MJ, harmful? Nothing is harmless. The argument over its harm is not relevant. Society allows harmful behavior all the time; from sky diving to motorcycle riding to eating at McDonalds. The drug companies put out drugs that kill more people in 6 months than MJ has in its history and what was this drug used for? To keep an erection. It was called Viagra. Not only did it stay on the market now there are many other like drugs on the market and yes they are still killing people. More people die each year from the proper use of prescription drugs than from illegal drugs. And you can go and compare the FBI numbers to the CDC ones if you wish. So, why is MJ illegal? Maybe a history lesson is in order to those that think is should be. It is illegal because of money. It is the most popular drug in the US. It accounts for over 80% of all illegal drug use. That is a lot of money. Add to that the amount of money provided by the US government for interdiction and you got people on both sides of the law making a lot of money. There is no other reason for MJ to be illegal except the simple fact that it makes a lot of money for a lot of people. All of you prohibitionist remember that this is supposed to be the “Land of the Free”. No where in the Constitution does it give the federal or state governments the authority to outlaw MJ. Once upon a time they tried to outlaw alcohol and it required a constitutional amendment which was repealed if you by chance actually opened a history book in high school. The outlawing of MJ is an abuse of government power for profit. It is obvious that if it was legal both external and internal profits would drop dramatically. That would dry up income in many states. Let’s face it when the governor of Kentucky admits it is there largest cash crop it is obvious who is making the money. Farmers in Ohio get their farm out of debt by planting MJ along with their corn and I doubt it is just in Ohio. However, I have yet to hear a farmer want to keep MJ illegal just because it can assist them in making ends meet. No, it is the underworld of this nation and foreign nations that gives money to organizations who lobby to keep our nation “drug free”. These organizations are know as the Prohibitionists who lack a clear understanding of history or our Constitution yet believe they are saving people. PT Barnum had a saying “there is a sucker born everyday and two to take him”. There is even an organization of police officers who are trying to decriminalize MJ yet these prohibitionists rally against our Nation’s freedoms, economic logic, social logic, and moral logic just because they know it is wrong. In their minds a Free Country has only those freedoms they think are right regardless of what the Constitution says or what the majority of this nation believes. This is why state after state is trying to reverse this insanity be getting these issues onto ballots and why the Prohibitionists are doing everything they can to prevent these issues from making it to the ballot. They fear they will lose to the popular opinion. Even though this was never put to a vote in the beginning. Even though the Supreme Court will not hear any case on the Constitutionality of the outlawing of MJ. States are winning. Every time there is a vote more states liberalize their MJ laws. Cities are removing their laws or like Denver they have made MJ busts the lowest priority. It is a battle against ignorance and the war is progressing in the favor of legalization. Is MJ harmful…what a red herring!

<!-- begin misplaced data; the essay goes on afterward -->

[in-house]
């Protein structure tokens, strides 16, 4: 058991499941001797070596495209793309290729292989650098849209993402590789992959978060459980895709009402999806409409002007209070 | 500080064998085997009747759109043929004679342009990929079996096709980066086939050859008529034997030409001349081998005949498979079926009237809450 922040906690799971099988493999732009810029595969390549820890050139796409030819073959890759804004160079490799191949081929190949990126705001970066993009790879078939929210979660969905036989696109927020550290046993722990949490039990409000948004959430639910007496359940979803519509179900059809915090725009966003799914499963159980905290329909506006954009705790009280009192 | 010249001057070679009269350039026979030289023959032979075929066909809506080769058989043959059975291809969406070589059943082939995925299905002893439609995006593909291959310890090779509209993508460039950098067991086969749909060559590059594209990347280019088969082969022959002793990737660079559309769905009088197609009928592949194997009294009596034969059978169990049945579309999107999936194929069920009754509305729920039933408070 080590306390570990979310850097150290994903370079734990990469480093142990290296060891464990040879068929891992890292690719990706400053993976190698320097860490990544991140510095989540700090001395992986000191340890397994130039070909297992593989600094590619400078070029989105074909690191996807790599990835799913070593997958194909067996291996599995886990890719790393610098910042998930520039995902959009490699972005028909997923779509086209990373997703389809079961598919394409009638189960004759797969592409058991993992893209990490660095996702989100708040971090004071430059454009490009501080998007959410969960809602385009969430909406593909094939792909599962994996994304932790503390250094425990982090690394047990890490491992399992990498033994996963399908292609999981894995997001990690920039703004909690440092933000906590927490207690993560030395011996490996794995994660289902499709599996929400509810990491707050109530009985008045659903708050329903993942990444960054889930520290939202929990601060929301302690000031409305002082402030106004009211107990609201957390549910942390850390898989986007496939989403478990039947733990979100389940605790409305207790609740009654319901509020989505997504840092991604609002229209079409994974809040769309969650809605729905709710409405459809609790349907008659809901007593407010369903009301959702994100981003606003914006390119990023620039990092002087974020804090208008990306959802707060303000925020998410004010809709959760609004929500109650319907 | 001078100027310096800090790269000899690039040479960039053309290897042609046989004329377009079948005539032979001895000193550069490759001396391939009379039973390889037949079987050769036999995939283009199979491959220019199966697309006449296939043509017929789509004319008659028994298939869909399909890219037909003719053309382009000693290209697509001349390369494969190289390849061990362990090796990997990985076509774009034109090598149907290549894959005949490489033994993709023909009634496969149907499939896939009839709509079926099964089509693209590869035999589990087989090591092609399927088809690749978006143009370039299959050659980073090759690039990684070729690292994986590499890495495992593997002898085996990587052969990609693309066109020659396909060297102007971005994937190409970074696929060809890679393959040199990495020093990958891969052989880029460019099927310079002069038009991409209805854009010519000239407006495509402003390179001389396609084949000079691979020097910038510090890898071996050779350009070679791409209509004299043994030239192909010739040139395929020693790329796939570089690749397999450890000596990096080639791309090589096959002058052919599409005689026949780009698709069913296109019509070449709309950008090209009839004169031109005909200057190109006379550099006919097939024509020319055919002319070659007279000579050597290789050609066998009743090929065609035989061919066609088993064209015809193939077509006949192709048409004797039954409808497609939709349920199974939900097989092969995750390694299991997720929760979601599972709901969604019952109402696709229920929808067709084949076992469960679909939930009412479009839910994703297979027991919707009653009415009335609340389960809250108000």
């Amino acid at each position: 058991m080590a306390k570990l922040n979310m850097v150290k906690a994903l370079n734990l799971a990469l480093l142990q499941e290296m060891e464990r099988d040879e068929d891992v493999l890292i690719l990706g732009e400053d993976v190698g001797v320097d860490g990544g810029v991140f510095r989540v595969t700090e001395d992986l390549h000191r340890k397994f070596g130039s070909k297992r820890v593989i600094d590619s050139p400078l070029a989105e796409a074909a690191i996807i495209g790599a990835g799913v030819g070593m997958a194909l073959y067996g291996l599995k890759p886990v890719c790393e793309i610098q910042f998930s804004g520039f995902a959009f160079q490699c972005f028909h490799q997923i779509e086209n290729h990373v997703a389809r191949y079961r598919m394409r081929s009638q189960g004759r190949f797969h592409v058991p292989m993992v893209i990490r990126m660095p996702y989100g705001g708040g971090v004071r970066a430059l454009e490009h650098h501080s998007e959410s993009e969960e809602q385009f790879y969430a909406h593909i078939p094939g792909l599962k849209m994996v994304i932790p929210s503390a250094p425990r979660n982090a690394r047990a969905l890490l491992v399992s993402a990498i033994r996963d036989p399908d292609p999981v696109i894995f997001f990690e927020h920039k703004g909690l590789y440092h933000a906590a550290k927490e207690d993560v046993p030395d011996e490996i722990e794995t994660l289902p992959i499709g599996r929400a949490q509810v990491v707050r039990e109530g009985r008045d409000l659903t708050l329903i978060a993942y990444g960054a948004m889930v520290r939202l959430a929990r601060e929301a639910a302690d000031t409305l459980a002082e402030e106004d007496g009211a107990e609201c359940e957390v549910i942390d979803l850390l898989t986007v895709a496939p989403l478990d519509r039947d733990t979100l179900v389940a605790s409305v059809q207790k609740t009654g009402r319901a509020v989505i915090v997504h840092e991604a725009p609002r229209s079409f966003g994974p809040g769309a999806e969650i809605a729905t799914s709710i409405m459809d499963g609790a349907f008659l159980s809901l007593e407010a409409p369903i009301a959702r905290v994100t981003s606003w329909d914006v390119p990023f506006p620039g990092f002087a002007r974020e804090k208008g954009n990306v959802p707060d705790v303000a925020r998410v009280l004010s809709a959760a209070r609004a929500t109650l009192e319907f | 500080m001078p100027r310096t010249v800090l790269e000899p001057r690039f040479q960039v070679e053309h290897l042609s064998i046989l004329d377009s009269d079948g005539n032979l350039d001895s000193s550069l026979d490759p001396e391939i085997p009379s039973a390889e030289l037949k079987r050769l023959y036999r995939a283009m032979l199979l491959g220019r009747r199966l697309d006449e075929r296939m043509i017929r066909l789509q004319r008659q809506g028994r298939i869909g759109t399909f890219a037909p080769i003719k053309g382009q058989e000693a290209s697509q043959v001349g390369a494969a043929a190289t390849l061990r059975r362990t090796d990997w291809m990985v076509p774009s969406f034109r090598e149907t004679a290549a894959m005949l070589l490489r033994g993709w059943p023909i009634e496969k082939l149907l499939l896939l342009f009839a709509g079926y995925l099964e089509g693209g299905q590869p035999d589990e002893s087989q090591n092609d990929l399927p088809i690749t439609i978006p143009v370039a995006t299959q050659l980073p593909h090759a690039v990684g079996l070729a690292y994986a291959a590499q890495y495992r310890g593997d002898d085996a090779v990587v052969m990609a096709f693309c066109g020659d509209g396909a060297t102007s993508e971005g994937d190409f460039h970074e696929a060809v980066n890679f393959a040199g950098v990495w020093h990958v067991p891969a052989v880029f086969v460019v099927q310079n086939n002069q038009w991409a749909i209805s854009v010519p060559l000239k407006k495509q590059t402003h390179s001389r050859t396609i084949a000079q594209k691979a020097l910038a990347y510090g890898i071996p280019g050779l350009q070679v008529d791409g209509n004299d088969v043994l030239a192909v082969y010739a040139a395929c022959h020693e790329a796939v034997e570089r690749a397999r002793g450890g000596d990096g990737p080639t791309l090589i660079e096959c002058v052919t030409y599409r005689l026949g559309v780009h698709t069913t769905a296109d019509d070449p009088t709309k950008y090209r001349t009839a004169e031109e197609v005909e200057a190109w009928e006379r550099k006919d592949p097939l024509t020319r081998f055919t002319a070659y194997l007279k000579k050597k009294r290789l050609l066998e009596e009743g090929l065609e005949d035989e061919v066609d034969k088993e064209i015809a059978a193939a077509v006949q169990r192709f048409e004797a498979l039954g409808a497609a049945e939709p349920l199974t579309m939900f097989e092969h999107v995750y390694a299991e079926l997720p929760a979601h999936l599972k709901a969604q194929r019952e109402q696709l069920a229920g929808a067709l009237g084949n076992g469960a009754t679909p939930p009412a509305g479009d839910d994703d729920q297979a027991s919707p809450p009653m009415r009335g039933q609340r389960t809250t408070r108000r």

Posted by B. Free | Report as abusive

So as a former member of the military and having worked with law enforcement that has worked in the private sector not in law enforcement but for a company that relocated to Juarez Mexico from the USA I find all these arguments funny and misinformed. The majority of the money that the cartels make are from hard drugs not MJ.
Yes the comments about supply and demand is correct. If people did not do drugs there would be no cartels. Is Juarez violent..Yes it is but i spent a lot of time there both for work and pleasure. Never once did i feel threatend. Is there places in Juarezi would not go to yes there is but i have traveled all over the world and there is plenty of places that are just as bad.
The solution….Cut the demand and leave the border security to the professionals….Case and point..El Paso.
They have a great law enforcement and they are one of the safest cities in the US.
If you did not shoot up or toke up or snort up the drugs would no longer be a problem and the cartels would go broke.

Posted by Kris | Report as abusive


We have tried to cut the demand for years and it doesn’t work,”insanity is doing the same thing over and over again and expecting different results.” (Albert Einstein) Its time to take a different approach, we have attempted to cut demand for decades and the problem has only gotten worse!

Posted by wrzne | Report as abusive

I believe, Cd. Juarez has become a horrid place and it is impossible to ignore now for the common tourist. Once upon a time, it’s violence could be called to certain areas. Now, shops are closed up and the most heinous violence occurs, extortion, racketeering, it is intolerable now though I have sympathy with many of the good residents there. It’s only gotten really, really bad in the last 5 years. Only a few years ago, I do think, the city could be taken in as an enjoyable little trip.

Posted by Ned | Report as abusive